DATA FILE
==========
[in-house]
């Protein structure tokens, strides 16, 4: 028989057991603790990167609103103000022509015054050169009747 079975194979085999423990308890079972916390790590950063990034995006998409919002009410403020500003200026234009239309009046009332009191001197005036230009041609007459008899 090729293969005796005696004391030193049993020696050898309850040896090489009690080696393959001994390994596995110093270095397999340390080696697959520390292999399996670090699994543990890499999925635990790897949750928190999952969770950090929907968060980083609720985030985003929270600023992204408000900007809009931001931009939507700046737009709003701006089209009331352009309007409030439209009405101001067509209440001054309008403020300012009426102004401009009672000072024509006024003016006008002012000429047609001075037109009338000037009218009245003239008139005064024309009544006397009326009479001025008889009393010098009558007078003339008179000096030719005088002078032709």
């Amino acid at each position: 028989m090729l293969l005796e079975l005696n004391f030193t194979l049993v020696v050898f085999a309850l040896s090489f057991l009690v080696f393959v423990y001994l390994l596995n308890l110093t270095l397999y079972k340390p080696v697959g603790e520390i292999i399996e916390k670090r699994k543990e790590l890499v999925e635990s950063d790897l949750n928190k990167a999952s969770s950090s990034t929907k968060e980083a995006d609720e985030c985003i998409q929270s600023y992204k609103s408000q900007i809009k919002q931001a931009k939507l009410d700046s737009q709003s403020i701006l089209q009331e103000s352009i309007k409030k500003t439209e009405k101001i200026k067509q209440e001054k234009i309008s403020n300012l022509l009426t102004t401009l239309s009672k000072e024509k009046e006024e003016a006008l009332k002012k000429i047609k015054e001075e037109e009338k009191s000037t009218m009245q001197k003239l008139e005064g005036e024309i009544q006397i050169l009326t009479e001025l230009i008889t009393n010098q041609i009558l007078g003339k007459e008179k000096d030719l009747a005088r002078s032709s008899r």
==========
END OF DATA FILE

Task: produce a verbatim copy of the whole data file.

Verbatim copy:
[in-house]
């Protein structure tokens, strides 16, 4: 028989057991603790990167609103103000022509015054050169009747 079975194979085999423990308890079972916390790590950063990034995006998409919002009410403020500003200026234009239309009046009332009191001197005036230009041609007459008899 090729293969005796005696004391030193049993020696050898309850040896090489009690080696393959001994390994596995110093270095397999340390080696697959520390292999399996670090699994543990890499999925635990790897949750928190999952969770950090929907968060980083609720985030985003929270600023992204408000900007809009931001931009939507700046737009709003701006089209009331352009309007409030439209009405101001067509209440001054309008403020300012009426102004401009009672000072024509006024003016006008002012000429047609001075037109009338000037009218009245003239008139005064024309009544006397009326009479001025008889009393010098009558007078003339008179000096030719005088002078032709």
């Amino acid at each position: 028989m090729l293969l005796e079975l005696n004391f030193t194979l049993v020696v050898f085999a309850l040896s090489f057991l009690v080696f393959v423990y001994l390994l596995n308890l110093t270095l397999y079972k340390p080696v697959g603790e520390i292999i399996e916390k670090r699994k543990e790590l890499v999925e635990s950063d790897l949750n928190k990167a999952s969770s950090s990034t929907k968060e980083a995006d609720e985030c985003i998409q929270s600023y992204k609103s408000q900007i809009k919002q931001a931009k939507l009410d700046s737009q709003s403020i701006l089209q009331e103000s352009i309007k409030k500003t439209e009405k101001i200026k067509q209440e001054k234009i309008s403020n300012l022509l009426t102004t401009l239309s009672k000072e024509k009046e006024e003016a006008l009332k002012k000429i047609k015054e001075e037109e009338k009191s000037t009218m009245q001197k003239l008139e005064g005036e024309i009544q006397i050169l009326t009479e001025l230009i008889t009393n010098q041609i009558l007078g003339k007459e008179k000096d030719l009747a005088r002078s032709s008899r």